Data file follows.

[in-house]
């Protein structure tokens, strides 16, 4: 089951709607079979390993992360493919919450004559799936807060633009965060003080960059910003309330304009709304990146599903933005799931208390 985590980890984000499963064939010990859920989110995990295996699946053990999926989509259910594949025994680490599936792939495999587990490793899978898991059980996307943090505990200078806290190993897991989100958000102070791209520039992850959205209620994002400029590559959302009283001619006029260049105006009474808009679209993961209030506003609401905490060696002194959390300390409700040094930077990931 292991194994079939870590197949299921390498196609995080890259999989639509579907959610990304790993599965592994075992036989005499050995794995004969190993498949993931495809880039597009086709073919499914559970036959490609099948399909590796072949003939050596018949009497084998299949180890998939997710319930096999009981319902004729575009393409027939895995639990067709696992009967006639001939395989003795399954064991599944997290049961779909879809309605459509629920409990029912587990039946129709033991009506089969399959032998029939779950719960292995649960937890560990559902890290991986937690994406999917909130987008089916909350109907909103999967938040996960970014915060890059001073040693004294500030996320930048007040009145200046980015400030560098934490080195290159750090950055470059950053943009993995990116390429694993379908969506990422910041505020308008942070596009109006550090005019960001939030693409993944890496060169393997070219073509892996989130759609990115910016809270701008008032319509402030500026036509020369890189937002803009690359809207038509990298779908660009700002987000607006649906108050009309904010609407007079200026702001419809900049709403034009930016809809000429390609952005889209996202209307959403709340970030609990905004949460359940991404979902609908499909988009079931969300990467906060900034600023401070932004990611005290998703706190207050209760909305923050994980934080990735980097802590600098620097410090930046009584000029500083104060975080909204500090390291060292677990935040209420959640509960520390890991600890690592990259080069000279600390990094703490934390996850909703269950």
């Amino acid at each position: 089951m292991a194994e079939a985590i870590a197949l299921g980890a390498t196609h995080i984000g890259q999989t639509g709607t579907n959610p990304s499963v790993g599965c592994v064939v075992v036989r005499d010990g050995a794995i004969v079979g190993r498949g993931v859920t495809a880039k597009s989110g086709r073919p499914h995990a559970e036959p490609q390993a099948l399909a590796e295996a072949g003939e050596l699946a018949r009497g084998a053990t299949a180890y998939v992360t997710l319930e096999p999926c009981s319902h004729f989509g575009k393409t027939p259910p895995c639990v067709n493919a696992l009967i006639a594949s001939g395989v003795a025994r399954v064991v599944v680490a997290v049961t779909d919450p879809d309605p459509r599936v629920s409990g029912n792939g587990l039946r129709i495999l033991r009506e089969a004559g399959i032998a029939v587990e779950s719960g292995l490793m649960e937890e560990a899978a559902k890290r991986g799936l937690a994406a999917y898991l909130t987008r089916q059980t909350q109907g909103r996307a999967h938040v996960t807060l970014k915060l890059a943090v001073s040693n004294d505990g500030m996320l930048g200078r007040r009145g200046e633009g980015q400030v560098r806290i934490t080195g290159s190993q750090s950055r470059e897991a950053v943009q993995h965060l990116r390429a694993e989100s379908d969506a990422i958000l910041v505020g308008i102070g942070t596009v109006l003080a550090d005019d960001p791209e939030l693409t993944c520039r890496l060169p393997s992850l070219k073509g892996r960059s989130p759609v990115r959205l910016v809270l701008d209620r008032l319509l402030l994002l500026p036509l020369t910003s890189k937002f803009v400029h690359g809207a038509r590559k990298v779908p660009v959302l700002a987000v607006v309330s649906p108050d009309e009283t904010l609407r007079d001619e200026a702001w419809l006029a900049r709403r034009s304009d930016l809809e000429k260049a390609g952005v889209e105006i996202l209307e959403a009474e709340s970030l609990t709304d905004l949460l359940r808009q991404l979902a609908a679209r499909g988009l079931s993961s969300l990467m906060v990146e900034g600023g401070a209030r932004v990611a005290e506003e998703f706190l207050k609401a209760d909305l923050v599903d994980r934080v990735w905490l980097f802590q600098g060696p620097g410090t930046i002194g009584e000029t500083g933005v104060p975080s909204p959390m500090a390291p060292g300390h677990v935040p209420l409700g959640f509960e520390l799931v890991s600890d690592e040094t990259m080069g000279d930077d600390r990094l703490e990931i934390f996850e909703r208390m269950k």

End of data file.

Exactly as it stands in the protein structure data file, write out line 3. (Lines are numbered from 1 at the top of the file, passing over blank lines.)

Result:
């Amino acid at each position: 089951m292991a194994e079939a985590i870590a197949l299921g980890a390498t196609h995080i984000g890259q999989t639509g709607t579907n959610p990304s499963v790993g599965c592994v064939v075992v036989r005499d010990g050995a794995i004969v079979g190993r498949g993931v859920t495809a880039k597009s989110g086709r073919p499914h995990a559970e036959p490609q390993a099948l399909a590796e295996a072949g003939e050596l699946a018949r009497g084998a053990t299949a180890y998939v992360t997710l319930e096999p999926c009981s319902h004729f989509g575009k393409t027939p259910p895995c639990v067709n493919a696992l009967i006639a594949s001939g395989v003795a025994r399954v064991v599944v680490a997290v049961t779909d919450p879809d309605p459509r599936v629920s409990g029912n792939g587990l039946r129709i495999l033991r009506e089969a004559g399959i032998a029939v587990e779950s719960g292995l490793m649960e937890e560990a899978a559902k890290r991986g799936l937690a994406a999917y898991l909130t987008r089916q059980t909350q109907g909103r996307a999967h938040v996960t807060l970014k915060l890059a943090v001073s040693n004294d505990g500030m996320l930048g200078r007040r009145g200046e633009g980015q400030v560098r806290i934490t080195g290159s190993q750090s950055r470059e897991a950053v943009q993995h965060l990116r390429a694993e989100s379908d969506a990422i958000l910041v505020g308008i102070g942070t596009v109006l003080a550090d005019d960001p791209e939030l693409t993944c520039r890496l060169p393997s992850l070219k073509g892996r960059s989130p759609v990115r959205l910016v809270l701008d209620r008032l319509l402030l994002l500026p036509l020369t910003s890189k937002f803009v400029h690359g809207a038509r590559k990298v779908p660009v959302l700002a987000v607006v309330s649906p108050d009309e009283t904010l609407r007079d001619e200026a702001w419809l006029a900049r709403r034009s304009d930016l809809e000429k260049a390609g952005v889209e105006i996202l209307e959403a009474e709340s970030l609990t709304d905004l949460l359940r808009q991404l979902a609908a679209r499909g988009l079931s993961s969300l990467m906060v990146e900034g600023g401070a209030r932004v990611a005290e506003e998703f706190l207050k609401a209760d909305l923050v599903d994980r934080v990735w905490l980097f802590q600098g060696p620097g410090t930046i002194g009584e000029t500083g933005v104060p975080s909204p959390m500090a390291p060292g300390h677990v935040p209420l409700g959640f509960e520390l799931v890991s600890d690592e040094t990259m080069g000279d930077d600390r990094l703490e990931i934390f996850e909703r208390m269950k």